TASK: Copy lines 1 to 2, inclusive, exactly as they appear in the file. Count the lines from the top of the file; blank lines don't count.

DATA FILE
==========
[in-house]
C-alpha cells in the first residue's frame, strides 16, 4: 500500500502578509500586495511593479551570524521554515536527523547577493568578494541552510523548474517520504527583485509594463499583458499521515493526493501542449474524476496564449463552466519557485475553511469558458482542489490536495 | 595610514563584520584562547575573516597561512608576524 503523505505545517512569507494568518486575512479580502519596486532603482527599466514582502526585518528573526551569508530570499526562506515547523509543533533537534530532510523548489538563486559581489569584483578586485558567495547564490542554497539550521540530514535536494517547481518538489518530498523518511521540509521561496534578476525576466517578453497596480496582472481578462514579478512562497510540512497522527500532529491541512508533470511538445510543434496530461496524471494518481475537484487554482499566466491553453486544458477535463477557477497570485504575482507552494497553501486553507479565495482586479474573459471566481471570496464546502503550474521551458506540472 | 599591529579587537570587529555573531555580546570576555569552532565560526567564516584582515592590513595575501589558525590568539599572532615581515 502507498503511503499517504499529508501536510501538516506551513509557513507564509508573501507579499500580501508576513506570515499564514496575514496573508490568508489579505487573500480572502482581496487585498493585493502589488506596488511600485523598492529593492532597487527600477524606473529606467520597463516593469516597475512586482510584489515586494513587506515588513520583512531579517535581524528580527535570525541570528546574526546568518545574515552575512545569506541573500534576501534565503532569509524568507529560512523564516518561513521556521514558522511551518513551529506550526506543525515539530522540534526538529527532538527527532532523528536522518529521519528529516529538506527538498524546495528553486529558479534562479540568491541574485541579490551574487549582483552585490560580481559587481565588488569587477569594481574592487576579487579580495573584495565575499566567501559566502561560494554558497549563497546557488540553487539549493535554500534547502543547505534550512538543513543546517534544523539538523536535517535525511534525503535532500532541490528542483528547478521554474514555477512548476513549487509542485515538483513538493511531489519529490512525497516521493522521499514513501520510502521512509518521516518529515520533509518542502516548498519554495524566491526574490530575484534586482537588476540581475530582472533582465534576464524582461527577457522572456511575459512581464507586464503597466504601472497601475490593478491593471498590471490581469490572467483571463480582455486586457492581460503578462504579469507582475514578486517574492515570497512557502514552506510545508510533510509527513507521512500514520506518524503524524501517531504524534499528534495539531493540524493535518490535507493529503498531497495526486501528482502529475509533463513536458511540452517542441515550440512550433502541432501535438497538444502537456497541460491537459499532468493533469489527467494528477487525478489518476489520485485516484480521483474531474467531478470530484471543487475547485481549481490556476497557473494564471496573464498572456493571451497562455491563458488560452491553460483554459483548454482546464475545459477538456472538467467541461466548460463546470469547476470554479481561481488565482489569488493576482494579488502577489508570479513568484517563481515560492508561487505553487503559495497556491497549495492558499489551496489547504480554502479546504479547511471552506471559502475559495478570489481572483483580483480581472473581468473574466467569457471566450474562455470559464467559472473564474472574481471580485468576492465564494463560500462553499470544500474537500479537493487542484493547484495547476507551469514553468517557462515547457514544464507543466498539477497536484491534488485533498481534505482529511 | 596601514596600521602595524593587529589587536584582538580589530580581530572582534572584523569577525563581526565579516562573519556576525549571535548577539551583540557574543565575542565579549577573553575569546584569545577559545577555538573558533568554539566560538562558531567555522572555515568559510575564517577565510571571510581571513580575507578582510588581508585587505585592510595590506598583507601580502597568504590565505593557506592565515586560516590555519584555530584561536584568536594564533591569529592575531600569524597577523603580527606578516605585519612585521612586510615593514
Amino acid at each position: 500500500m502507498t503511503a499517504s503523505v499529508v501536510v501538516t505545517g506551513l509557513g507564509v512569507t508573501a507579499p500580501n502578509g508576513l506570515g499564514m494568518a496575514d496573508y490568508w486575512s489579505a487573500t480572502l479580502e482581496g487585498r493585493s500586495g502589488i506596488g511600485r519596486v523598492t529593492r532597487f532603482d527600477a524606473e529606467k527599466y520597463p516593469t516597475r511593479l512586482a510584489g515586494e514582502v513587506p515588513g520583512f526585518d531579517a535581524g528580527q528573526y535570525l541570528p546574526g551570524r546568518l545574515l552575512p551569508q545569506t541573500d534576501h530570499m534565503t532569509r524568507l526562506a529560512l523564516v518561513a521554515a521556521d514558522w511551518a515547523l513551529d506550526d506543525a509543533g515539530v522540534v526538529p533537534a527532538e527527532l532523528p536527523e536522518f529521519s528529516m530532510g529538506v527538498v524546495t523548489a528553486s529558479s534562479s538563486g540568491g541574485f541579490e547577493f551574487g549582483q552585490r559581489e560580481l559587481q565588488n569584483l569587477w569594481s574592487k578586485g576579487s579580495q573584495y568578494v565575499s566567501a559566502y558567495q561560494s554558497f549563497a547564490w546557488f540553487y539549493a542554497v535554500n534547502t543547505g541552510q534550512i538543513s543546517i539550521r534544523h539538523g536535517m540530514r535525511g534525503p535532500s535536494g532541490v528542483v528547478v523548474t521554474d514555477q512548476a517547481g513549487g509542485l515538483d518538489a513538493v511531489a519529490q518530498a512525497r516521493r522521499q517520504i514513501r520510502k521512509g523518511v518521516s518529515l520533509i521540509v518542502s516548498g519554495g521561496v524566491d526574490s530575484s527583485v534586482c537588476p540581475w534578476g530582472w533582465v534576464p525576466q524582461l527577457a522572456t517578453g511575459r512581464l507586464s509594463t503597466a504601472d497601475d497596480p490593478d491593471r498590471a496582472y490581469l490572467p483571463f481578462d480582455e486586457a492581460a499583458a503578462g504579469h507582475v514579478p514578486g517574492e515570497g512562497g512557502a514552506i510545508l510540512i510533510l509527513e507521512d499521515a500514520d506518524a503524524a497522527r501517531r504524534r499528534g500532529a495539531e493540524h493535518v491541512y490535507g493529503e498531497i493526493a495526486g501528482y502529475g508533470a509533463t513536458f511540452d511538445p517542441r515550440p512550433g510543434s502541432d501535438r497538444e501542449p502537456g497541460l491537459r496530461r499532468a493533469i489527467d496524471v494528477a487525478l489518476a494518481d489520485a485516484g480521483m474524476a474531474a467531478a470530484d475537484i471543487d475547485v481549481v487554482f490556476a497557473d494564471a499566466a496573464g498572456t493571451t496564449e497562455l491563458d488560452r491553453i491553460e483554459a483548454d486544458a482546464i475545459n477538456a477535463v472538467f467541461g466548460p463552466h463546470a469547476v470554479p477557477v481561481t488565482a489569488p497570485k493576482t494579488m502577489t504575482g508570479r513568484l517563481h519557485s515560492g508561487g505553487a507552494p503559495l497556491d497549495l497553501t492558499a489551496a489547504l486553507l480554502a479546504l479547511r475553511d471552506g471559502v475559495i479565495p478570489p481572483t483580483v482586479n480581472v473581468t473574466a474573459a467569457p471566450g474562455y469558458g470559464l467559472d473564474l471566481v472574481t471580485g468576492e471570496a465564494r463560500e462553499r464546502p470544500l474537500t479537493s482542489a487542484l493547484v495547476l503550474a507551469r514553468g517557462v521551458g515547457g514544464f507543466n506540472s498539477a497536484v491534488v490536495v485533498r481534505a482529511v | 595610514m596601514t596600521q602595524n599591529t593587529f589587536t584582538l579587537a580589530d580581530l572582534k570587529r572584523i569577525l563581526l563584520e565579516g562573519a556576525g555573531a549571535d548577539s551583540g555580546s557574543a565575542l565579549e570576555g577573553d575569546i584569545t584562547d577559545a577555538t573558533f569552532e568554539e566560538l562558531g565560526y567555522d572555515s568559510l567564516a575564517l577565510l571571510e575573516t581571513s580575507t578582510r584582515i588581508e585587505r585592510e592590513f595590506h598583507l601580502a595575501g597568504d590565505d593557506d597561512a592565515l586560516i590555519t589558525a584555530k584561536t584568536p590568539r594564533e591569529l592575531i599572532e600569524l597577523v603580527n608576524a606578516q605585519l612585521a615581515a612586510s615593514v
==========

[in-house]
C-alpha cells in the first residue's frame, strides 16, 4: 500500500502578509500586495511593479551570524521554515536527523547577493568578494541552510523548474517520504527583485509594463499583458499521515493526493501542449474524476496564449463552466519557485475553511469558458482542489490536495 | 595610514563584520584562547575573516597561512608576524 503523505505545517512569507494568518486575512479580502519596486532603482527599466514582502526585518528573526551569508530570499526562506515547523509543533533537534530532510523548489538563486559581489569584483578586485558567495547564490542554497539550521540530514535536494517547481518538489518530498523518511521540509521561496534578476525576466517578453497596480496582472481578462514579478512562497510540512497522527500532529491541512508533470511538445510543434496530461496524471494518481475537484487554482499566466491553453486544458477535463477557477497570485504575482507552494497553501486553507479565495482586479474573459471566481471570496464546502503550474521551458506540472 | 599591529579587537570587529555573531555580546570576555569552532565560526567564516584582515592590513595575501589558525590568539599572532615581515 502507498503511503499517504499529508501536510501538516506551513509557513507564509508573501507579499500580501508576513506570515499564514496575514496573508490568508489579505487573500480572502482581496487585498493585493502589488506596488511600485523598492529593492532597487527600477524606473529606467520597463516593469516597475512586482510584489515586494513587506515588513520583512531579517535581524528580527535570525541570528546574526546568518545574515552575512545569506541573500534576501534565503532569509524568507529560512523564516518561513521556521514558522511551518513551529506550526506543525515539530522540534526538529527532538527527532532523528536522518529521519528529516529538506527538498524546495528553486529558479534562479540568491541574485541579490551574487549582483552585490560580481559587481565588488569587477569594481574592487576579487579580495573584495565575499566567501559566502561560494554558497549563497546557488540553487539549493535554500534547502543547505534550512538543513543546517534544523539538523536535517535525511534525503535532500532541490528542483528547478521554474514555477512548476513549487509542485515538483513538493511531489519529490512525497516521493522521499514513501520510502521512509518521516518529515520533509518542502516548498519554495524566491526574490530575484534586482537588476540581475530582472533582465534576464524582461527577457522572456511575459512581464507586464503597466504601472497601475490593478491593471498590471490581469490572467483571463480582455486586457492581460503578462504579469507582475514578486517574492515570497512557502514552506510545508510533510509527513507521512500514520506518524503524524501517531504524534499528534495539531493540524493535518490535507493529503498531497495526486501528482502529475509533463513536458511540452517542441515550440512550433502541432501535438497538444502537456497541460491537459499532468493533469489527467494528477487525478489518476489520485485516484480521483474531474467531478470530484471543487475547485481549481490556476497557473494564471496573464498572456493571451497562455491563458488560452491553460483554459483548454482546464475545459477538456472538467467541461466548460463546470469547476470554479481561481488565482489569488493576482494579488502577489508570479513568484517563481515560492508561487505553487503559495497556491497549495492558499489551496489547504480554502479546504479547511471552506471559502475559495478570489481572483483580483480581472473581468473574466467569457471566450474562455470559464467559472473564474472574481471580485468576492465564494463560500462553499470544500474537500479537493487542484493547484495547476507551469514553468517557462515547457514544464507543466498539477497536484491534488485533498481534505482529511 | 596601514596600521602595524593587529589587536584582538580589530580581530572582534572584523569577525563581526565579516562573519556576525549571535548577539551583540557574543565575542565579549577573553575569546584569545577559545577555538573558533568554539566560538562558531567555522572555515568559510575564517577565510571571510581571513580575507578582510588581508585587505585592510595590506598583507601580502597568504590565505593557506592565515586560516590555519584555530584561536584568536594564533591569529592575531600569524597577523603580527606578516605585519612585521612586510615593514